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Infectious complications of car T-cell therapy: A longitudinal risk model.

BACKGROUND: CAR T-cell therapy, where a patient's own T cells are re-engineered to express a receptor to a target of interest, is becoming an increasingly utilized cancer-directed therapy. There are significant toxicities that contribute to a novel state of immunocompromise, leading to new patterns of infectious complications that require further detailed study.

METHODS: We created a single-center cohort of adult recipients of CD19-directed CAR T-cell therapy and assessed infectious outcomes, supportive care received, toxicities, and markers of immune function up to 2 years following CAR T-cell therapy. Descriptive statistics were used as appropriate for analysis. We additionally conducted time-to-event analysis assessing time-to-first infection with either log-rank testing or Cox regression with univariate analysis, before including significant predictors into a multivariate Cox model of time to infection.

RESULTS: We identified 73 patients who received CD19-directed CAR T-cell therapy who predominantly had diffuse large B-cell lymphoma. Within 30 days of cell infusion, bacterial and Candida infections were the most common, with 64% of infections due to these organisms. Between 30 days and 2 years postinfusion, respiratory viruses and pneumonia were the most frequent infections, with 68% of infections due to these etiologies. Receipt of tocilizumab, development of immune effector cell-associated neurotoxicity syndrome (ICANS), or lower neutrophil count were associated with quicker onset of infection in a multivariate Cox model.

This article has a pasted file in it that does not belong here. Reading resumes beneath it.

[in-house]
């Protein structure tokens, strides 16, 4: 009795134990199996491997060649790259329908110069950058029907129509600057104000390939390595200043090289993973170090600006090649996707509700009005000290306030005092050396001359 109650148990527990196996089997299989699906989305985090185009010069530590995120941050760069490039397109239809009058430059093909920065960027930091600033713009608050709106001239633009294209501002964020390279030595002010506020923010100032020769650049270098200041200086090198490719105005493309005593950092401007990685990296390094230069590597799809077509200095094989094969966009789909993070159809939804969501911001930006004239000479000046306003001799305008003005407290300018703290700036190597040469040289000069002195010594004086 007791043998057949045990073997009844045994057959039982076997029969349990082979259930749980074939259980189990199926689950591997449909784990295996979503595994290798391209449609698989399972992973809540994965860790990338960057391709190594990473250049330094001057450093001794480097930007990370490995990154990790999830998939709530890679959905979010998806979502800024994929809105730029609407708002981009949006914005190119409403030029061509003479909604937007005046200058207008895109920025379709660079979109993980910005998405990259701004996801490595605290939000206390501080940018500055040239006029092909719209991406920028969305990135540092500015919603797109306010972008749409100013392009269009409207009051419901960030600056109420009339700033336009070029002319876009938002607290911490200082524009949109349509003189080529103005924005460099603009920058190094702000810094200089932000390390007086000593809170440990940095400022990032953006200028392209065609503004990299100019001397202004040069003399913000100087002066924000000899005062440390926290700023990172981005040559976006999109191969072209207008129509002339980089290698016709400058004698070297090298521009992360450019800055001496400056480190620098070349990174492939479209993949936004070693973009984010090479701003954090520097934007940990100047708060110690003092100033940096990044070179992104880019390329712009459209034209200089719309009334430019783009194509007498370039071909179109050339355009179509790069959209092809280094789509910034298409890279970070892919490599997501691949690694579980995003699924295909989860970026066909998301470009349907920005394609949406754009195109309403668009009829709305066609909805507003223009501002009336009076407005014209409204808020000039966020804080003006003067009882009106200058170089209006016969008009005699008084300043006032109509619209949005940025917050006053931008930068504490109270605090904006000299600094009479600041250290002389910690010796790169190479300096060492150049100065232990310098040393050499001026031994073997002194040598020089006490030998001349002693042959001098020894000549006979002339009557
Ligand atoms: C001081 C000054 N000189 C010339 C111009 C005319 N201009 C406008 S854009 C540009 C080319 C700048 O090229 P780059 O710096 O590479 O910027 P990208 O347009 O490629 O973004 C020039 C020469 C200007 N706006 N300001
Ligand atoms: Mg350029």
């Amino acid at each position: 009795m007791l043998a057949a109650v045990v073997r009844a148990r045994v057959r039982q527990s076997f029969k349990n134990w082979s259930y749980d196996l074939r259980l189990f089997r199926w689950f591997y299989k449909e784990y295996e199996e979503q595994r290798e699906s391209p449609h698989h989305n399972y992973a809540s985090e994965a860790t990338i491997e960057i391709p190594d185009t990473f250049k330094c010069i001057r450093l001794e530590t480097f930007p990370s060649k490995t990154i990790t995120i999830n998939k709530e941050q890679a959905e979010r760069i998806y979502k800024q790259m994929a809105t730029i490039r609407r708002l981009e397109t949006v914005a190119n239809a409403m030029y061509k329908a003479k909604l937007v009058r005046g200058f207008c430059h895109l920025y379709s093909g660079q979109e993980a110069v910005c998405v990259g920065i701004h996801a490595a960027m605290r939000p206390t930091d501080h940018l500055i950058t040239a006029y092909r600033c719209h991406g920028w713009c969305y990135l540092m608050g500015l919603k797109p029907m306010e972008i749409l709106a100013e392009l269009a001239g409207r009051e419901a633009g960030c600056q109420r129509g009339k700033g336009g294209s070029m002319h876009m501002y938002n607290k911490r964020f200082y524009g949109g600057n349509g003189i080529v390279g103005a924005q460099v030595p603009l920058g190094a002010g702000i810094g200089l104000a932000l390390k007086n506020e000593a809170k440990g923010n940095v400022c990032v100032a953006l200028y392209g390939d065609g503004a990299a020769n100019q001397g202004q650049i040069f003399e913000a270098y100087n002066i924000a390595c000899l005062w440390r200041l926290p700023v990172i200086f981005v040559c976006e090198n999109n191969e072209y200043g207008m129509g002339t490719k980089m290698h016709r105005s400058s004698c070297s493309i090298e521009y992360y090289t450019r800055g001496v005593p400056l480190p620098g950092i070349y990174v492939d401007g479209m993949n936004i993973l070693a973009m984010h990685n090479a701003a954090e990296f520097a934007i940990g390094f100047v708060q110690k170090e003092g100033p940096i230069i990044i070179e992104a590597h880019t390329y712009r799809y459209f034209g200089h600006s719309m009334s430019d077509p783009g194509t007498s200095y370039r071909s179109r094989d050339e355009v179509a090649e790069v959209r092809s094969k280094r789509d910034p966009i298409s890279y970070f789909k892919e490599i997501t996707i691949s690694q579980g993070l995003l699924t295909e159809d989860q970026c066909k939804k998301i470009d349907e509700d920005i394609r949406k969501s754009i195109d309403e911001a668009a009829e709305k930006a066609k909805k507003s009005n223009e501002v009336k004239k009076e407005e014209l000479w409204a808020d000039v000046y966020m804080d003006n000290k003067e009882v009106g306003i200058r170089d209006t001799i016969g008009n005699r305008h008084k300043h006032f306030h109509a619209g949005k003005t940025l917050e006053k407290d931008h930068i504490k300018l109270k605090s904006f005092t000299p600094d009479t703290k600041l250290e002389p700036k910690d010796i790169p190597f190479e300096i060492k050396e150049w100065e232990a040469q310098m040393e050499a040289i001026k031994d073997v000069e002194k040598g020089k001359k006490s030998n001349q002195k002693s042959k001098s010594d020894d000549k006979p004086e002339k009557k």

CONCLUSIONS: Respiratory viruses remain an important infectious complication of CAR T-cell therapy following the first year. The model may be a useful tool to identify patients at the highest risk of infection.

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